If I admit my bias when it comes to the type of players I tend to gravitate toward, Jordan Eberle was never much of a magnet for me. That doesn’t mean he wasn’t a good player during his tenure with the Edmonton Oilers because he was. It doesn’t mean that he won’t be a good player with the New York Islanders. He will.
While I favor players with more dimensions to their game than those Eberle possessed – for starters, I like more physicality and edginess than he showed – there’s no question the shifty right winger brought a skill-set that many players don’t have. Eberle had the ability to score goals and generate offensive opportunities. That was his calling card. That’s why he’s an NHL player.
The problem for Eberle, as is the case with players of the same specific skill-set, is that if he isn’t scoring and producing points, then lack of other dimensions is magnified and criticism about the other things that player doesn’t do – play a physical game, compete like his life depends on it almost every single shift and on and on – becomes the focus. We see the flaws. It’s human nature.
So, you get what we got when GM Peter Chiarelli traded Eberle and his $6-million annual salary to the Islanders for Ryan Strome, who is younger and cheaper and, at this point, not nearly as productive. The Oilers save themselves $3.5 million in cap space and get a prospect in Strome who still isn’t a finished product. The Islanders get a player who, even in a down year, is good for 20 or so goals a season. They don’t grow on trees.
I understand why Chiarelli made the move. Players named Connor McDavid and Leon Draisaitl are the offensive drivers now. Both of them are going to get paid. Eberle? Given his faltering production and the post-season he had, plus that big ticket, he morphed into an expensive spare part representing money better spent elsewhere. I won’t be a bit surprised if he returns to form and finds a fit with the Islanders. Likewise, it won’t be a shocker to me if Strome finds a niche and blossoms here with his new teammates. Good luck to Jordan Eberle.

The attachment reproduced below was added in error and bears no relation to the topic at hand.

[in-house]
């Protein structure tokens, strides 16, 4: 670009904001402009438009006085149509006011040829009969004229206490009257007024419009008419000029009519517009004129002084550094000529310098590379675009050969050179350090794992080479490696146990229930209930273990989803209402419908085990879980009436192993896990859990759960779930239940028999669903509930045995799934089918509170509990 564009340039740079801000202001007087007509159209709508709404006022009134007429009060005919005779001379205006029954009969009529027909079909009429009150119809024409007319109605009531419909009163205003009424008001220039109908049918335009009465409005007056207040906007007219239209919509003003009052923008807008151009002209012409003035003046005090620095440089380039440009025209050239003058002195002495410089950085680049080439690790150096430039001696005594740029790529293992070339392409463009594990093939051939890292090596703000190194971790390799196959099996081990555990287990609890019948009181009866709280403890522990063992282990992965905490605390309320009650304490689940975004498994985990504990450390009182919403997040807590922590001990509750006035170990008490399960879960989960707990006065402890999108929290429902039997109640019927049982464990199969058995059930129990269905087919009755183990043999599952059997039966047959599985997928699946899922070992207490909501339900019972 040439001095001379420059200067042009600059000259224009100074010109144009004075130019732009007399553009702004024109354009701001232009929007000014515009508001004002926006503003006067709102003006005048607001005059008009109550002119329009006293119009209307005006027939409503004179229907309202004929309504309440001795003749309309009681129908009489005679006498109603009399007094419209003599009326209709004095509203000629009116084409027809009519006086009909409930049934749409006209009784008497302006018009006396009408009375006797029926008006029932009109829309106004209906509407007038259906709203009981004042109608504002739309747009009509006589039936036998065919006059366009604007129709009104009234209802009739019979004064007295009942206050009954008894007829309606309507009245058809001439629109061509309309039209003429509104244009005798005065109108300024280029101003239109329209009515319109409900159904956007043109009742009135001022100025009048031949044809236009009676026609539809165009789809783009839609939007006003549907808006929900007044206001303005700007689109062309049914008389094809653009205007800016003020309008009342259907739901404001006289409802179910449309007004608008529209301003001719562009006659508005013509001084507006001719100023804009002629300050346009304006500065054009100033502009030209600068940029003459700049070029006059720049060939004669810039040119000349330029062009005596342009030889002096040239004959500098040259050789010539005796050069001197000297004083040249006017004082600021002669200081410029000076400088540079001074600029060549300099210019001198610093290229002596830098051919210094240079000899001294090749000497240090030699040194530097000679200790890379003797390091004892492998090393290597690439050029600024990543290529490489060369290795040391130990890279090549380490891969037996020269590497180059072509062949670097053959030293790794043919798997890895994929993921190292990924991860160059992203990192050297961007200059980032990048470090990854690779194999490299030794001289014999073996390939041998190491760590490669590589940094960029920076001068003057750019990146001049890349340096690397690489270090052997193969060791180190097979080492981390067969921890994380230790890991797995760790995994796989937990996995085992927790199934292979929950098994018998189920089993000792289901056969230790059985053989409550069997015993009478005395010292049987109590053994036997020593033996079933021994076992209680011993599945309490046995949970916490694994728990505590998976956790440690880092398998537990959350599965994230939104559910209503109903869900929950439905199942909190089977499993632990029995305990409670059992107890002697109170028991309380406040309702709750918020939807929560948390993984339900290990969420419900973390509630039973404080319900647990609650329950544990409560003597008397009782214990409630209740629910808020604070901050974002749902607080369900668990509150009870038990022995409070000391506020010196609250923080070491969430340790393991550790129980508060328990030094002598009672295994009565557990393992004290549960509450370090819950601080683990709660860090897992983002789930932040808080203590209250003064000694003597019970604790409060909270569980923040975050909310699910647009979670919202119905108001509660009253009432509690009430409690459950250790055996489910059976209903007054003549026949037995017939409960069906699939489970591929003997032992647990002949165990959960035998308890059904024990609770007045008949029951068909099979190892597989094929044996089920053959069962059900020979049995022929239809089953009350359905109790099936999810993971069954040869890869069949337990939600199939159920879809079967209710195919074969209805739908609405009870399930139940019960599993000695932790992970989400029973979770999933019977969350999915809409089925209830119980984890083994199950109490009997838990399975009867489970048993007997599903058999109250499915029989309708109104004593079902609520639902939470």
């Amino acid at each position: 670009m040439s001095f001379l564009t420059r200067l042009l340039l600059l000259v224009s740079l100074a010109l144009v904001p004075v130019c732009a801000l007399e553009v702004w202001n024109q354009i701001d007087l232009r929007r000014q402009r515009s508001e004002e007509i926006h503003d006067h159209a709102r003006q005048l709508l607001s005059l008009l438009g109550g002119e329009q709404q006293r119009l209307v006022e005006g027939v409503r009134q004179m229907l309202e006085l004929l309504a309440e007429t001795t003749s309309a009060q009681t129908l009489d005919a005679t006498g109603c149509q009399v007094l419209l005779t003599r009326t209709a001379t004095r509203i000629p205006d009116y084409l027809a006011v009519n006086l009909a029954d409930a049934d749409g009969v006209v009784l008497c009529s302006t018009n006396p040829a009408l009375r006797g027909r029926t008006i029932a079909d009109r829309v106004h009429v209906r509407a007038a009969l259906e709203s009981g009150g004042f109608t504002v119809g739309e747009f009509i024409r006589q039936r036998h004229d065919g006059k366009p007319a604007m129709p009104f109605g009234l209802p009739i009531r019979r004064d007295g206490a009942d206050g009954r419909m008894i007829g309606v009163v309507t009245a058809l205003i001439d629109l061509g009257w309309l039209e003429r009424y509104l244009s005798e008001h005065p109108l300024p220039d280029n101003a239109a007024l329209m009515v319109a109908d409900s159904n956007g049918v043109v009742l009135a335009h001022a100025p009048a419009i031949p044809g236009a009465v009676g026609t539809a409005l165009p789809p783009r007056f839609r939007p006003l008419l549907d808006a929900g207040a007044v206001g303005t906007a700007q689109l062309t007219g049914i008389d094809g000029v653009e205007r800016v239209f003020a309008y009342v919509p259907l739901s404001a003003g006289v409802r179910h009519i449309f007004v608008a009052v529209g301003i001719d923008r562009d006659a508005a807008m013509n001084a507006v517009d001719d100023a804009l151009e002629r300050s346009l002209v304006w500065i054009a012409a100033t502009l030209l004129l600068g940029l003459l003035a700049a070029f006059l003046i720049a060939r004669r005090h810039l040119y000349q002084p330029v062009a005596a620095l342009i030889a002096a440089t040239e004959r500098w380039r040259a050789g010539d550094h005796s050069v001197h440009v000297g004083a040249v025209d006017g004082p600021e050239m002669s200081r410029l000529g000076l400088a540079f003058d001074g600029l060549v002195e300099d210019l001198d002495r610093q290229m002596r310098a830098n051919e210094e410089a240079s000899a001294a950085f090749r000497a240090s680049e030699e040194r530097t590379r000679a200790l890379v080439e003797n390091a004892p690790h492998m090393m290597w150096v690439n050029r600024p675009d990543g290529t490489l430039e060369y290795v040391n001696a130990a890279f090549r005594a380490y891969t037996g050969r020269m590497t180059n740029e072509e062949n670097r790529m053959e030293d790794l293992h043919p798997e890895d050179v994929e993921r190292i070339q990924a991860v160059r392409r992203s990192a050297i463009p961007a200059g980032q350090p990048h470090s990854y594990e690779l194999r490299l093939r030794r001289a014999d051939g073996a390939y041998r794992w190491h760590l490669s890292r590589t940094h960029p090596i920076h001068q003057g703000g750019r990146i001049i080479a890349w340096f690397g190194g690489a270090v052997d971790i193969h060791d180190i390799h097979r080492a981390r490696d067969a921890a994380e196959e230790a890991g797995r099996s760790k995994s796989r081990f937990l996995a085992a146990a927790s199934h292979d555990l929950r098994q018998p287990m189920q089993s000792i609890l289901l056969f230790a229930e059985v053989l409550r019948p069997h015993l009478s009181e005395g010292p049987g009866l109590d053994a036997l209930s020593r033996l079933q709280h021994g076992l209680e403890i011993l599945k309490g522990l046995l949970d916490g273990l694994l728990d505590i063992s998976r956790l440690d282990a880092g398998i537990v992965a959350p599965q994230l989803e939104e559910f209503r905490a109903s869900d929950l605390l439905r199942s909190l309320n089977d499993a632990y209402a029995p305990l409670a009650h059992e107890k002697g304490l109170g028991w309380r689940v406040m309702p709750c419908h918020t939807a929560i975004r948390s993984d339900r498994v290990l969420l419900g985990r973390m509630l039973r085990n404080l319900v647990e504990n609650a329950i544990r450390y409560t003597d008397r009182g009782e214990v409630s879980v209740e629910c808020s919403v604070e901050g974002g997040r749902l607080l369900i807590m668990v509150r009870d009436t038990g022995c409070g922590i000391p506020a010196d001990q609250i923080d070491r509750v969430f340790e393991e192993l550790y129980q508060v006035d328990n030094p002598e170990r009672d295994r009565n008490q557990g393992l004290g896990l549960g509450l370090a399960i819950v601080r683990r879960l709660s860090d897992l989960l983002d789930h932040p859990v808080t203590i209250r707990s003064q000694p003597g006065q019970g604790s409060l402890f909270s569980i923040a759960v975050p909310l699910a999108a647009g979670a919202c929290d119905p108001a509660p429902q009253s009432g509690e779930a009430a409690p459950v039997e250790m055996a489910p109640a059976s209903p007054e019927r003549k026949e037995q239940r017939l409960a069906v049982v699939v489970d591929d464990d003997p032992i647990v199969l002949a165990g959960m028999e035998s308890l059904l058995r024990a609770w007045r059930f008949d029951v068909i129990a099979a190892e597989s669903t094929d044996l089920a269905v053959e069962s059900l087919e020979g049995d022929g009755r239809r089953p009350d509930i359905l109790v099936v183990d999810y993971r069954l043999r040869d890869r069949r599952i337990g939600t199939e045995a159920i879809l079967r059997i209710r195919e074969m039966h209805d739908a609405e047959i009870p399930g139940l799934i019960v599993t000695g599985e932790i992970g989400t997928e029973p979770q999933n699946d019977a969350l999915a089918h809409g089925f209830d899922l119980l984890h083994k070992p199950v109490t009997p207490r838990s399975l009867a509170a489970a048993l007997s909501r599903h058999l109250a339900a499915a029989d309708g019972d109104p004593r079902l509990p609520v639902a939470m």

WHAT ABOUT OSCAR?
Oilers’ D-man Oscar Klefbom finished fifth in voting for the Lady Byng Memorial Trophy that was awarded to Johnny Gaudreau of the Calgary Flames Wednesday. I think that result shortchanged Klefbom and the season he had, but it wasn’t a big surprise, given the history of the award.
Just once in the last 50 years has a defenceman won the award – Brian Campbell of Chicago was voted the honor in 2011-12. Blueliners have won the Byng just five times since the award came into existence in 1924-25. If that’s not an oversight, I don’t know what is. The Byng is presented each year to “the player adjudged to have exhibited the best type of sportsmanship and gentlemanly conduct combined with a high standard of playing ability.”
Klefbom played all 82 games for the Oilers this season. The big Swede produced 12-26-38, averaged 22:22 in ice time per game and accumulated just six penalty minutes. Six! If that’s not an example of gentlemanly conduct with a high standard of playing ability, I don’t know what is. I turned in my PHWA card several years ago after serving as Edmonton chapter chairman for many seasons, so I don’t vote on awards anymore, but I’ve never understood the tilt toward forwards when it comes to the Byng.
WHILE I’M AT IT
- McDavid winning the Art Ross, Hart Trophy and the Ted Lindsay Award was the first trifecta by an Oiler since Wayne Gretzky used to make off with armfuls of silverware annually and was well-deserved. That said, I put more weight in the Lindsay (formerly the Lester B. Pearson Award) than the Hart because it’s voted on by members of the NHLPA.
- GM George McPhee isn’t finished putting together the Las Vegas Golden Knights yet, not with all the D-men he has stockpiled, but it looks to me like he might have a relatively competitive team right away based on the roster now. I’m not sure how they’ll fare in the standings, but hitting the ice for year one with Marc-Andre Fleury in goal and James Neal up front doesn’t look like a bad place to start.
- Bless you, Bryan Bickell.